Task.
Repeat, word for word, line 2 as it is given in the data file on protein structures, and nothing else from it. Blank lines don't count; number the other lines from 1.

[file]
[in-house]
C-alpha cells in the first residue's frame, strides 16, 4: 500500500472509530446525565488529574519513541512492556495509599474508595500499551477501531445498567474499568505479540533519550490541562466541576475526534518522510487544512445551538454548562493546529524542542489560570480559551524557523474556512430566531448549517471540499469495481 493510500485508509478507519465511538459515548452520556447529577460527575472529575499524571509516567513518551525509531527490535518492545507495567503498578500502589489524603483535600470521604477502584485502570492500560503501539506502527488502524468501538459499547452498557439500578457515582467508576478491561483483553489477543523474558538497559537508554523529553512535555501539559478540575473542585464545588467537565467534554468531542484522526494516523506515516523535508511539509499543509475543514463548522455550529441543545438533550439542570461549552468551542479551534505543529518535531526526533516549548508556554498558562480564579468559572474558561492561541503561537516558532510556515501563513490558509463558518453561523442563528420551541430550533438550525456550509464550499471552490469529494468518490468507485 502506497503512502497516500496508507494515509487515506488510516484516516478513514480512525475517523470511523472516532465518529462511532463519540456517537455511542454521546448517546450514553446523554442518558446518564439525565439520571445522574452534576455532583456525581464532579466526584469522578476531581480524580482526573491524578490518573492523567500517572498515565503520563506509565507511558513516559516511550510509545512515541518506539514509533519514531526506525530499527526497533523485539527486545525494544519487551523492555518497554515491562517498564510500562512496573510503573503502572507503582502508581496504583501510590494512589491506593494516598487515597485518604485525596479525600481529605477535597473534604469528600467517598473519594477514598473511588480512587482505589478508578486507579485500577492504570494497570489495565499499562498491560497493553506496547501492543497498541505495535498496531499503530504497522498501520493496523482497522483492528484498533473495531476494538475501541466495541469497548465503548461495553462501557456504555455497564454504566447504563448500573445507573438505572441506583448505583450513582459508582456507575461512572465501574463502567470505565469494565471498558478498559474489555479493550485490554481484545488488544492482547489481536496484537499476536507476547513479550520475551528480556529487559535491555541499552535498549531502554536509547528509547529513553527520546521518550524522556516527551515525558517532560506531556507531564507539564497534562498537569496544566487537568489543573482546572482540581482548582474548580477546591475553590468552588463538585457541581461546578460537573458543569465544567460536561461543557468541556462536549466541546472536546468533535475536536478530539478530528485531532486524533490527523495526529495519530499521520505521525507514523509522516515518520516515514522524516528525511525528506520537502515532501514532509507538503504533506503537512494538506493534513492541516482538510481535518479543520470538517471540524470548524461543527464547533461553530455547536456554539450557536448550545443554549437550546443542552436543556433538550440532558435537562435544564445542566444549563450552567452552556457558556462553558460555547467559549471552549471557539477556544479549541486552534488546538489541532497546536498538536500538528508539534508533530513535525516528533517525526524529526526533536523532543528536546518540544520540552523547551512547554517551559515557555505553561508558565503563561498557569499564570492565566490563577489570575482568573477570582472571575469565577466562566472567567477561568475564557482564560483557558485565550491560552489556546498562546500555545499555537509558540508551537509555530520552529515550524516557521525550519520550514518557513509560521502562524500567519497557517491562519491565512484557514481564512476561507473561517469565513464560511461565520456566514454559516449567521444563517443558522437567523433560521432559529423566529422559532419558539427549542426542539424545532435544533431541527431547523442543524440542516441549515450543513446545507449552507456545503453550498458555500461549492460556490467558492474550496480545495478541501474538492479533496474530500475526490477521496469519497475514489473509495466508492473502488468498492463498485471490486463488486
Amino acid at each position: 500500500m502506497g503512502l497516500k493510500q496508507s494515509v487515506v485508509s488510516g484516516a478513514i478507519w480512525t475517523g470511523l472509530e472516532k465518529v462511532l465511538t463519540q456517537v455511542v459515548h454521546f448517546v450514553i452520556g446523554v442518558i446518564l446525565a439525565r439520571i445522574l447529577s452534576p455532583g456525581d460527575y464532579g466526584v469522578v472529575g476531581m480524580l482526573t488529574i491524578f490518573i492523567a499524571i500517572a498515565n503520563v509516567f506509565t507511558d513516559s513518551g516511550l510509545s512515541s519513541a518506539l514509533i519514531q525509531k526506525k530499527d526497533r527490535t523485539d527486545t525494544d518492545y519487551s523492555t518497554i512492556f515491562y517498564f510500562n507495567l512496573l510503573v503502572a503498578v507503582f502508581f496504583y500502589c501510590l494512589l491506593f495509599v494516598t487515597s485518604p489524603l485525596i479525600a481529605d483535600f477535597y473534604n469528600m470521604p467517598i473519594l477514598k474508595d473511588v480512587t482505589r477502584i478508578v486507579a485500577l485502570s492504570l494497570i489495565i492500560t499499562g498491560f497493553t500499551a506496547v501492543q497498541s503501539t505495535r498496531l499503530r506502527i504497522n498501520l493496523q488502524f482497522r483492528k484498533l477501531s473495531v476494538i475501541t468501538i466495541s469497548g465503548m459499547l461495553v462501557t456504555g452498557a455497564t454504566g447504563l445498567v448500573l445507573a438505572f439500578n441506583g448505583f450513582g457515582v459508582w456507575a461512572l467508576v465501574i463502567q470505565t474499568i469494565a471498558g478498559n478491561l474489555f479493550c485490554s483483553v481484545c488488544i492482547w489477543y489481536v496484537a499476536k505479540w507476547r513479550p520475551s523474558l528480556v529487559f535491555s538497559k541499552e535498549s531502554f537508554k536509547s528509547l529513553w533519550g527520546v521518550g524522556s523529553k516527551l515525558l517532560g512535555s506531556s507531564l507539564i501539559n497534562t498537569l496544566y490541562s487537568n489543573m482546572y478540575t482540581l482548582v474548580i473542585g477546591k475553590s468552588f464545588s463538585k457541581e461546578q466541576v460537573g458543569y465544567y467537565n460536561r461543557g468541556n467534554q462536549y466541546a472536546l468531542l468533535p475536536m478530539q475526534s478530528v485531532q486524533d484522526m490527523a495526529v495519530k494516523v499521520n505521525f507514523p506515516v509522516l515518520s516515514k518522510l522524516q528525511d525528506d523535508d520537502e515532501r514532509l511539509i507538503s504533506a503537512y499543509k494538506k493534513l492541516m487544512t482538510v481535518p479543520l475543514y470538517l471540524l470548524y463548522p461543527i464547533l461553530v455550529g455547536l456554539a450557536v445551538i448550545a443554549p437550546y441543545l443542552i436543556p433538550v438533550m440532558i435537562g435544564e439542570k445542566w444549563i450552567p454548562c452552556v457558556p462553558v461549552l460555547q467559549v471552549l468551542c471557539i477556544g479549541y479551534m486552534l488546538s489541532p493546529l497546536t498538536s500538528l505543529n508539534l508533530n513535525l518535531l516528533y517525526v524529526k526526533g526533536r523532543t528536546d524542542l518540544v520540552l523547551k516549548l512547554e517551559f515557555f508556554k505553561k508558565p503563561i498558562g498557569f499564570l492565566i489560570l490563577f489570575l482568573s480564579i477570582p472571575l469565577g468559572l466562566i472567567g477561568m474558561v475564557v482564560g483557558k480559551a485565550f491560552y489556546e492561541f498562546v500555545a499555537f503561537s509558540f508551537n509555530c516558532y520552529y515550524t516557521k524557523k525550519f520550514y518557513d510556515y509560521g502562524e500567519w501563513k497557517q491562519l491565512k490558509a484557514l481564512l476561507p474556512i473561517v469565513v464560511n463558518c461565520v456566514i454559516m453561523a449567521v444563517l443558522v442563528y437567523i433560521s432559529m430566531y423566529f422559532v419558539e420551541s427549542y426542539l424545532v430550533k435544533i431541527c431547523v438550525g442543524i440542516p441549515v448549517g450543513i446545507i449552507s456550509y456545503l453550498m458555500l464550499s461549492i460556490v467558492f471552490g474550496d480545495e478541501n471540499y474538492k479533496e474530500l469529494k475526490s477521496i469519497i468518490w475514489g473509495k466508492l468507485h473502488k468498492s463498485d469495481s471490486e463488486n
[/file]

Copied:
C-alpha cells in the first residue's frame, strides 16, 4: 500500500472509530446525565488529574519513541512492556495509599474508595500499551477501531445498567474499568505479540533519550490541562466541576475526534518522510487544512445551538454548562493546529524542542489560570480559551524557523474556512430566531448549517471540499469495481 493510500485508509478507519465511538459515548452520556447529577460527575472529575499524571509516567513518551525509531527490535518492545507495567503498578500502589489524603483535600470521604477502584485502570492500560503501539506502527488502524468501538459499547452498557439500578457515582467508576478491561483483553489477543523474558538497559537508554523529553512535555501539559478540575473542585464545588467537565467534554468531542484522526494516523506515516523535508511539509499543509475543514463548522455550529441543545438533550439542570461549552468551542479551534505543529518535531526526533516549548508556554498558562480564579468559572474558561492561541503561537516558532510556515501563513490558509463558518453561523442563528420551541430550533438550525456550509464550499471552490469529494468518490468507485 502506497503512502497516500496508507494515509487515506488510516484516516478513514480512525475517523470511523472516532465518529462511532463519540456517537455511542454521546448517546450514553446523554442518558446518564439525565439520571445522574452534576455532583456525581464532579466526584469522578476531581480524580482526573491524578490518573492523567500517572498515565503520563506509565507511558513516559516511550510509545512515541518506539514509533519514531526506525530499527526497533523485539527486545525494544519487551523492555518497554515491562517498564510500562512496573510503573503502572507503582502508581496504583501510590494512589491506593494516598487515597485518604485525596479525600481529605477535597473534604469528600467517598473519594477514598473511588480512587482505589478508578486507579485500577492504570494497570489495565499499562498491560497493553506496547501492543497498541505495535498496531499503530504497522498501520493496523482497522483492528484498533473495531476494538475501541466495541469497548465503548461495553462501557456504555455497564454504566447504563448500573445507573438505572441506583448505583450513582459508582456507575461512572465501574463502567470505565469494565471498558478498559474489555479493550485490554481484545488488544492482547489481536496484537499476536507476547513479550520475551528480556529487559535491555541499552535498549531502554536509547528509547529513553527520546521518550524522556516527551515525558517532560506531556507531564507539564497534562498537569496544566487537568489543573482546572482540581482548582474548580477546591475553590468552588463538585457541581461546578460537573458543569465544567460536561461543557468541556462536549466541546472536546468533535475536536478530539478530528485531532486524533490527523495526529495519530499521520505521525507514523509522516515518520516515514522524516528525511525528506520537502515532501514532509507538503504533506503537512494538506493534513492541516482538510481535518479543520470538517471540524470548524461543527464547533461553530455547536456554539450557536448550545443554549437550546443542552436543556433538550440532558435537562435544564445542566444549563450552567452552556457558556462553558460555547467559549471552549471557539477556544479549541486552534488546538489541532497546536498538536500538528508539534508533530513535525516528533517525526524529526526533536523532543528536546518540544520540552523547551512547554517551559515557555505553561508558565503563561498557569499564570492565566490563577489570575482568573477570582472571575469565577466562566472567567477561568475564557482564560483557558485565550491560552489556546498562546500555545499555537509558540508551537509555530520552529515550524516557521525550519520550514518557513509560521502562524500567519497557517491562519491565512484557514481564512476561507473561517469565513464560511461565520456566514454559516449567521444563517443558522437567523433560521432559529423566529422559532419558539427549542426542539424545532435544533431541527431547523442543524440542516441549515450543513446545507449552507456545503453550498458555500461549492460556490467558492474550496480545495478541501474538492479533496474530500475526490477521496469519497475514489473509495466508492473502488468498492463498485471490486463488486